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Alien Predator (1987) - Blu-ray Review

4 beersRidiculous.  Funny.  And now on blu-ray thanks to Scream Factory! 

Cheap and cheesy, Alien Predators, originally released on VHS as The Falling, was one of my many go-to flicks at the video store back in the day.  Oh, to be held in the arms of the lovely Lynn-Holly Johnson (For Your Eyes Only, Ice Castles)!  But enough of that. The thrills!  The chills!  The alien-infected cows!  Huh?  Alien Predators, because it never took itself seriously, was a playful movie often misunderstood.  Maybe, just maybe, it was ahead of its time. 

Alien Predators is not nearly as awful as its overall rating would have you believe. 

"This is a rare treasure from a by-gone era of knockoff filmmaking that deserves a place on your shelf."

This science fiction tale of bravery begins with two dogs ripping apart a cow that has wandered away from its field.  Being raised in Kansas, I have seen a lot of wandering cattle.  What I have never seen are dogs tearing apart a cow.  This film, thanks to a gruesome opening (complete with slopping and slurping sounds fro the dogs) as a cow is gnawed on, graphically provided a striking visual.  One does not soon forget that scene.  But there's more: there’s something living inside the cow and, as the dogs really begin to dig in to the fresh ground beef, suddenly THEY are the alien’s supper as it lashes out from inside the now dead cow.  Gross.  Nom, nom, nom.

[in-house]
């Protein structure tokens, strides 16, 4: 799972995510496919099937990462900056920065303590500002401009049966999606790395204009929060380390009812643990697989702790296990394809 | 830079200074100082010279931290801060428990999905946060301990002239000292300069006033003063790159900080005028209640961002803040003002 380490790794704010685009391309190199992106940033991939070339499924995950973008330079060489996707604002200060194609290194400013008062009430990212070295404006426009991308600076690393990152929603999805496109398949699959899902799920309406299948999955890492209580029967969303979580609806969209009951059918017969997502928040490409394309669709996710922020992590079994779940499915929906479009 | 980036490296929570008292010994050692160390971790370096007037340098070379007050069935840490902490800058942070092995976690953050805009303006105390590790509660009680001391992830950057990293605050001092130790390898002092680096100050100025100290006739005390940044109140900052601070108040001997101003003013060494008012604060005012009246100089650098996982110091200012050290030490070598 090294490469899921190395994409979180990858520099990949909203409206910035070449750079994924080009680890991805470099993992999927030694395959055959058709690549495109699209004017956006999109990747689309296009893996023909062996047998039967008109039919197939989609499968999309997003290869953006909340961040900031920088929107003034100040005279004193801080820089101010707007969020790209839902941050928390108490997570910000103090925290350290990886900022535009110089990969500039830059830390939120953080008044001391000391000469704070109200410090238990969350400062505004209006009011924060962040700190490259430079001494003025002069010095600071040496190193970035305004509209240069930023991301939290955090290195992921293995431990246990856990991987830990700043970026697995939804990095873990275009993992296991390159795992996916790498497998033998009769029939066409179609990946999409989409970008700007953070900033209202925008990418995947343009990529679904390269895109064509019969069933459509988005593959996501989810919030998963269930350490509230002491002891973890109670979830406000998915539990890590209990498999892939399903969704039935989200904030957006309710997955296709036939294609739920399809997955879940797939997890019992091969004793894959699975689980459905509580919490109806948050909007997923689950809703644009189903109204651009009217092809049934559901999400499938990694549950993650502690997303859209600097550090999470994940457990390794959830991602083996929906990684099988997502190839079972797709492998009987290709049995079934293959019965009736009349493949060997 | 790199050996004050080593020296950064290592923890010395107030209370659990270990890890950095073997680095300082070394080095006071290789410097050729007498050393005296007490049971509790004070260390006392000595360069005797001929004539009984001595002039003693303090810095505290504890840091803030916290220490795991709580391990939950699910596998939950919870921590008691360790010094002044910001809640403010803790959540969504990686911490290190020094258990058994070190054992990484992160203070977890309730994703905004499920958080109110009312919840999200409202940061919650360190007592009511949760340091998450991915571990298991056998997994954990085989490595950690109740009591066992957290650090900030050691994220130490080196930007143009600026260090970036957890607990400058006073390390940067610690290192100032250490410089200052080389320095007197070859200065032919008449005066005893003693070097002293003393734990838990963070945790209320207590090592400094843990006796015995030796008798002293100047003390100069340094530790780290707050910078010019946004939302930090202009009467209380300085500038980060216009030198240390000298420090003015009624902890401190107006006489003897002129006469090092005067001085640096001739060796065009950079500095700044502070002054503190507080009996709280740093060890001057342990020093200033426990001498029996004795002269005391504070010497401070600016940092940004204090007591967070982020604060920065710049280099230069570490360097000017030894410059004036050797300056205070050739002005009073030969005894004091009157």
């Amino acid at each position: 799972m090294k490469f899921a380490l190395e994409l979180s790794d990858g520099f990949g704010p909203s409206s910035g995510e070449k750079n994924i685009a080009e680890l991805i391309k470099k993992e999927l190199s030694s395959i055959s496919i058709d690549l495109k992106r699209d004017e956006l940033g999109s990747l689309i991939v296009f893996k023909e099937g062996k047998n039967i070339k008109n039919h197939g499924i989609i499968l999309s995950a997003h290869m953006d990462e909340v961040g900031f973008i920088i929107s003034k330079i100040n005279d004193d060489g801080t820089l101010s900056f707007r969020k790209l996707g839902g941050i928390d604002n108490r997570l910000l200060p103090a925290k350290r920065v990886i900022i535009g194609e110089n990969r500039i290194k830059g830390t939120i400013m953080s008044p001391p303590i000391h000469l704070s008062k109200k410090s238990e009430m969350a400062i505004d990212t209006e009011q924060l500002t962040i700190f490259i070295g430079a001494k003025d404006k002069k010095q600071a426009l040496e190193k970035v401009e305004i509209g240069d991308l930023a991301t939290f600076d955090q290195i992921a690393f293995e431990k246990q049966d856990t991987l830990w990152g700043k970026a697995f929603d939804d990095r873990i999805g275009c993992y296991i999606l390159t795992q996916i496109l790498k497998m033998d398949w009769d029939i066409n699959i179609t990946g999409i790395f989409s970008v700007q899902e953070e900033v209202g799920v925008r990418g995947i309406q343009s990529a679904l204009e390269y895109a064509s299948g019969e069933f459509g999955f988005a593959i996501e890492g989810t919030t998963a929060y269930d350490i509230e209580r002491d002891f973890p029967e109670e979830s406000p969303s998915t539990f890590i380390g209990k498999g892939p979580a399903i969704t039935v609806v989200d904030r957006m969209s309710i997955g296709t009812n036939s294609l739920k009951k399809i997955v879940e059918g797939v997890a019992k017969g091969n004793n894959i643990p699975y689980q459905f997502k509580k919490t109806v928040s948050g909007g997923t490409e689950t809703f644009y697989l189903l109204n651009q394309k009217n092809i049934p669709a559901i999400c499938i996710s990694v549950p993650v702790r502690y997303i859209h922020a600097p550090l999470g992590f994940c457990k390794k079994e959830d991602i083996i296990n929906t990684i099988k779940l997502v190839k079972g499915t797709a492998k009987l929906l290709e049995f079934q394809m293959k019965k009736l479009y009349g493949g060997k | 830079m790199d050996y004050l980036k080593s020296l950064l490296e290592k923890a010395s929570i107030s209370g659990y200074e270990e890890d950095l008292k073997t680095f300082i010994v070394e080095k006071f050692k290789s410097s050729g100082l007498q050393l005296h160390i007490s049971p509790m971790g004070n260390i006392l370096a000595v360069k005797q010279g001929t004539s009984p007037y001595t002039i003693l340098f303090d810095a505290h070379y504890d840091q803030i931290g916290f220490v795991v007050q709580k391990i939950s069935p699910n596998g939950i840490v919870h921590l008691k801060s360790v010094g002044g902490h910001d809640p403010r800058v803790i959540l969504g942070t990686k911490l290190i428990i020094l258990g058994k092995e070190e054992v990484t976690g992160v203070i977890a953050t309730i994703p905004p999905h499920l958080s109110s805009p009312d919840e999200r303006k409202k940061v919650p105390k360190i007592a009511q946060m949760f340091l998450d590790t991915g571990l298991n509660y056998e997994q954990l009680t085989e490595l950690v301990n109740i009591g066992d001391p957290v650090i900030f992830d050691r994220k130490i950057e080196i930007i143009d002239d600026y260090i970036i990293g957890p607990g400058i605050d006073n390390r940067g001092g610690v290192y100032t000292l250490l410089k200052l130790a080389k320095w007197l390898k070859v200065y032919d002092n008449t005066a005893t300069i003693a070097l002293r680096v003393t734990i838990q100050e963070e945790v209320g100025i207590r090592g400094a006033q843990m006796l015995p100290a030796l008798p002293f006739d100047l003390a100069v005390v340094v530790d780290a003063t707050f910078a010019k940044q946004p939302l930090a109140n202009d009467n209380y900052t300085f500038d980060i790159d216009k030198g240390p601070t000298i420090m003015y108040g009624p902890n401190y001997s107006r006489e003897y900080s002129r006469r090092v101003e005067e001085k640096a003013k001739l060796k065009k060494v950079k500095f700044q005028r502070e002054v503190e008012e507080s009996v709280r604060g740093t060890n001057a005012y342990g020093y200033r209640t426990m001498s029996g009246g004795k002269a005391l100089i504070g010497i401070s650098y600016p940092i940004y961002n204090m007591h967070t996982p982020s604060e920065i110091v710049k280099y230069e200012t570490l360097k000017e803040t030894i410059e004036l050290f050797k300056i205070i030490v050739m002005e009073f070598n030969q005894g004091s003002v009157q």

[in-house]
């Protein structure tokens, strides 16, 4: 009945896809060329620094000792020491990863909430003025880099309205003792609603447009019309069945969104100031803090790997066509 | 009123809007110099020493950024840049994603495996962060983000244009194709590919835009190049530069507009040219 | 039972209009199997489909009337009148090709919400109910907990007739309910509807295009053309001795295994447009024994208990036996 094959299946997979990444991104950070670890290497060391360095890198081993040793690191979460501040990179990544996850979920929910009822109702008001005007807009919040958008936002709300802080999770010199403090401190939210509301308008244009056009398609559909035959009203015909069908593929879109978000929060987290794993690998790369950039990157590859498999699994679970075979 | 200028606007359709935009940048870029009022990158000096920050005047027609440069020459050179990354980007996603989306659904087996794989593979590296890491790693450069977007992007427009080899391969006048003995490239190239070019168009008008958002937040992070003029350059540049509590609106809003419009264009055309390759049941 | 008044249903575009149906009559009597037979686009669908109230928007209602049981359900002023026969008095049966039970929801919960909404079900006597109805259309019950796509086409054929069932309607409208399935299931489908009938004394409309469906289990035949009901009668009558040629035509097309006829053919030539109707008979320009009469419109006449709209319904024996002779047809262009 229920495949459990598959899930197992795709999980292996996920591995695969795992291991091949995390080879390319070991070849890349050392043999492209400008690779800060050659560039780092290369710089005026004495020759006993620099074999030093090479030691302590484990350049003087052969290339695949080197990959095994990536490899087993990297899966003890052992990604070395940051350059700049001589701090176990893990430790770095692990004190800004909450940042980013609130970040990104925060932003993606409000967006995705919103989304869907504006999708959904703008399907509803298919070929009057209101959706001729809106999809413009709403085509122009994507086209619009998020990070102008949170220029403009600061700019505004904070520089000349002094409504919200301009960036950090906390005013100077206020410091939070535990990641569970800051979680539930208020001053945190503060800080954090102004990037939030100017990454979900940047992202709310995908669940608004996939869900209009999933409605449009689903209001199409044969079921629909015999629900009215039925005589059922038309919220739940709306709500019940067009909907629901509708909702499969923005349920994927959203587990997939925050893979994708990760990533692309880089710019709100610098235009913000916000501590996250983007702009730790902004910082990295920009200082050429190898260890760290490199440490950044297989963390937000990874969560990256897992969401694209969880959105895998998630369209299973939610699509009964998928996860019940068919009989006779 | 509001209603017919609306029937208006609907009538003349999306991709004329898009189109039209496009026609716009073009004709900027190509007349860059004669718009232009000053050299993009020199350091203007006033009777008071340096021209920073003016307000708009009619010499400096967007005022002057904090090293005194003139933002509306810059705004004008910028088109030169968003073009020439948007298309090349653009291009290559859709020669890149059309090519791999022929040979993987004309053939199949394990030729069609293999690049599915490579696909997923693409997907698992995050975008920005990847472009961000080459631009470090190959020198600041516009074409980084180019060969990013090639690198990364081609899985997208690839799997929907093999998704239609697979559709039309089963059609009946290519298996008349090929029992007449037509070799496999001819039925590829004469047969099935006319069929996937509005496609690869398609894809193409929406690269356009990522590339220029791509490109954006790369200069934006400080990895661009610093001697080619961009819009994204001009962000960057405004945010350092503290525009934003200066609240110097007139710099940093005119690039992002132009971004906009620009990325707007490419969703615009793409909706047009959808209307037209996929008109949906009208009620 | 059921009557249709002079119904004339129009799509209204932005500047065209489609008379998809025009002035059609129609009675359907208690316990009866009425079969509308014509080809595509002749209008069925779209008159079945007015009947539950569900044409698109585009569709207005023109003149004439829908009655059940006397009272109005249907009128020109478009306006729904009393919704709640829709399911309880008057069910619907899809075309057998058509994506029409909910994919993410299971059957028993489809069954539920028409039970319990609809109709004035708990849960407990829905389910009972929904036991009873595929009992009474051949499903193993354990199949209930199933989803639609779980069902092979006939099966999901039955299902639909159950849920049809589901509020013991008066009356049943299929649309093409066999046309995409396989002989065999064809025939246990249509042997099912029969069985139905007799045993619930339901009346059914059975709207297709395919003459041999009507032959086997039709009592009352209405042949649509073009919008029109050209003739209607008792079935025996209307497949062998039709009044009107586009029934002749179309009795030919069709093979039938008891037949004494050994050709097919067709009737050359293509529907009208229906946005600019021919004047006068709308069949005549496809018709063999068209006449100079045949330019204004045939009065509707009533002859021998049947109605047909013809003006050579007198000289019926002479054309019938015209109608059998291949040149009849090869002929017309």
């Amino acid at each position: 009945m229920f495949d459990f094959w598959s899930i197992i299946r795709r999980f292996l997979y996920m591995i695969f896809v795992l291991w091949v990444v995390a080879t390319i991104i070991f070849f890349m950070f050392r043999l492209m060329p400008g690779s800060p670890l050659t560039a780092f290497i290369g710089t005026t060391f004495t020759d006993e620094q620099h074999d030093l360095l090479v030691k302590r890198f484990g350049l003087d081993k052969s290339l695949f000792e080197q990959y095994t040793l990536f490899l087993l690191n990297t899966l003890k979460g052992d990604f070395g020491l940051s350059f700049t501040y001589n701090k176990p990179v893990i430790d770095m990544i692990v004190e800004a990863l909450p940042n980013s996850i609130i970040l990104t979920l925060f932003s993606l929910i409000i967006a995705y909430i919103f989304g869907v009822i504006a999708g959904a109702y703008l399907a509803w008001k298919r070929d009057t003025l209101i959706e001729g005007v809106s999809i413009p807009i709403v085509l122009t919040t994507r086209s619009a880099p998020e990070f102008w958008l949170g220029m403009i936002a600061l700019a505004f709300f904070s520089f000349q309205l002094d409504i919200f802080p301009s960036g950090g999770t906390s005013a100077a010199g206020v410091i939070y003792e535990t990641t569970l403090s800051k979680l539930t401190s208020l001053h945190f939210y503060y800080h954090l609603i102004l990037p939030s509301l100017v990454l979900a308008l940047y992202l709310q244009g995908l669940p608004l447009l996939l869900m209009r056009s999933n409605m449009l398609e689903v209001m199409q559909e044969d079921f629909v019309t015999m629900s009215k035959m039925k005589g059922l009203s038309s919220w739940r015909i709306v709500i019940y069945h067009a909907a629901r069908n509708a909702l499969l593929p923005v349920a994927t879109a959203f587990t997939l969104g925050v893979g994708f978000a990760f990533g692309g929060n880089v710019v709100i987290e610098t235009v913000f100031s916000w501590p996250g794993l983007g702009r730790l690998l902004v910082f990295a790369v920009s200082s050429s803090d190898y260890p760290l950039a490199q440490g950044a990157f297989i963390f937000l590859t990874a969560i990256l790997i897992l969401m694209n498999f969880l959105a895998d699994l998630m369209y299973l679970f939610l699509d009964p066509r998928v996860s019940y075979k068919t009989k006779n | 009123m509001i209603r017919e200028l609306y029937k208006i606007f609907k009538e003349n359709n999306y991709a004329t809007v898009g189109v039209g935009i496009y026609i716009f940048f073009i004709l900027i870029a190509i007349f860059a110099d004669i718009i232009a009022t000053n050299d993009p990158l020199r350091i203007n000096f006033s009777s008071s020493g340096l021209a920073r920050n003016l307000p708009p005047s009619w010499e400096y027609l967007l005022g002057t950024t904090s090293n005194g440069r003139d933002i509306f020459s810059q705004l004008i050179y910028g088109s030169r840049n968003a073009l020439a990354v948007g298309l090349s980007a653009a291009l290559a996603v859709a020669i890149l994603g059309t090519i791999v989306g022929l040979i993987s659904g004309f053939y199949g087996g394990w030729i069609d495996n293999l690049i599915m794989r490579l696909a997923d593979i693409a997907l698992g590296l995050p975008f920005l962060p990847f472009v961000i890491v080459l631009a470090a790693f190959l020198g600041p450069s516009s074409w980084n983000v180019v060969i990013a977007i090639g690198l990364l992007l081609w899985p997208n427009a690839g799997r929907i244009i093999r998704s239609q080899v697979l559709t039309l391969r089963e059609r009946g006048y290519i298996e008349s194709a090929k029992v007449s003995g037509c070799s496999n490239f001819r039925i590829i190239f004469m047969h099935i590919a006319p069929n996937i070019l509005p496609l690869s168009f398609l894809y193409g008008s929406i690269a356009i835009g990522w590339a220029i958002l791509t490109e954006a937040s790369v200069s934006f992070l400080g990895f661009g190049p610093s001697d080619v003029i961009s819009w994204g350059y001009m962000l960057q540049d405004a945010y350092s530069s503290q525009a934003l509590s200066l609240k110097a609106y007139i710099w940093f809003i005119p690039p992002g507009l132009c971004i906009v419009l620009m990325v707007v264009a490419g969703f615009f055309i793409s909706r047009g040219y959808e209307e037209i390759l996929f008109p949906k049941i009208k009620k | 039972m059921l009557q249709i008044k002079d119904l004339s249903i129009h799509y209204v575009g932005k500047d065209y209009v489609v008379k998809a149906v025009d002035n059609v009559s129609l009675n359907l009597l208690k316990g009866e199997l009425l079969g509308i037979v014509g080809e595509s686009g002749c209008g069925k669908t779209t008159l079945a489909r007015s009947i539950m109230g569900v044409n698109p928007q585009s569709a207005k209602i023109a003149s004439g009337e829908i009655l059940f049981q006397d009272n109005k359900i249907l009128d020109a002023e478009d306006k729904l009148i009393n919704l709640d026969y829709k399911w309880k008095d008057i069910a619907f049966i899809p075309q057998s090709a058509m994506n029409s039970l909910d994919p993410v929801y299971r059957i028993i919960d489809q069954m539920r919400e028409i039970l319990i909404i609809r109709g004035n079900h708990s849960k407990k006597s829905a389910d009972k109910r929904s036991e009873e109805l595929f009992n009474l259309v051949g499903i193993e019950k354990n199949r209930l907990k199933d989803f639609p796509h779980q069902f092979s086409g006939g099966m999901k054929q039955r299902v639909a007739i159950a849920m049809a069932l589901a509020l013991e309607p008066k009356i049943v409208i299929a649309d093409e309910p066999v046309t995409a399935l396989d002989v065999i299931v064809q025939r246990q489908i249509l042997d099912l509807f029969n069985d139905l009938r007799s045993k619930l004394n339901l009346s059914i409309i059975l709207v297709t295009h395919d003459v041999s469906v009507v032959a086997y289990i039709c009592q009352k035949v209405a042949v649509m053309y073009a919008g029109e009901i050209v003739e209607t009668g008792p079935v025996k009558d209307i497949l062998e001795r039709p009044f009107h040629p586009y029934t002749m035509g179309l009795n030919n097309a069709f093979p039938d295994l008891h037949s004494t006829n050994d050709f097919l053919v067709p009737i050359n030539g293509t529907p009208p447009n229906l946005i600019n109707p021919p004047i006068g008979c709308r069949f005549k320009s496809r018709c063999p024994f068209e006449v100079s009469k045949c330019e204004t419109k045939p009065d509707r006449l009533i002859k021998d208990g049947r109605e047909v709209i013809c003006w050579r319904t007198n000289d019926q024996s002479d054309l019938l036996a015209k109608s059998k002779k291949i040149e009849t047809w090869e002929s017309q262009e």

You see, thanks to NASA’s Skylab, launched in 1973 to perform experiments that couldn’t be completed on Earth (sounds heinous to me), has crashed, but not in Australia as history books would have us believe.  It landed in Madrid according to the movie. 

And something dangerous returned with it.

That’s how the cow was infected and, because Michael (Martin Hewitt) falls asleep driving an RV through the Madrid dunes and Damon (Dennis Christopher) is too busy conducting an imaginary orchestra, these two smartass adventurers nearly run over all the infected animals alongside the road.

Also in the RV, just happy to be around the boys, is their love rival (and friend), Sam (Johnson) and she’s a whole bundle of effervescent joy to be around.  Seriously.  Even when the stakes are high and EVERYONE is on board with the idea of being un over by a runaway truck and chased by an alien, she still manages to crack jokes about parking in the red zone.  Cute.

Everything is a constant easy breezy joy with these three characters.  Sure, there is a bit of sexual tension but, considering the circumstances, that’s to be expected.  Everything remains copacetic.  That is until they realize what they are actually up against; the idea of alien-infected waitresses makes everyone uneasy. 

According to Alien Predators, the extraterrestrials have arrived and they aren’t happy about it either.  Full of scenes that are equal parts scary and silly, this low budget romp still manages to earn a winning note from me.  It might not be all that original but, going down, it sure is a hell of a lot of fun.

Thanks to a healthy amount of gore and lunacy, this B-minded flick, written and directed by Deran Sarafian, actually works its retrograde charm to create a story that, while not believable in the least bit, is a lot of fun to take in.  From nasty face infections to Alien-like scenes of chest bursts and beyond, Alien Predators delivers on the shock AND the schlock.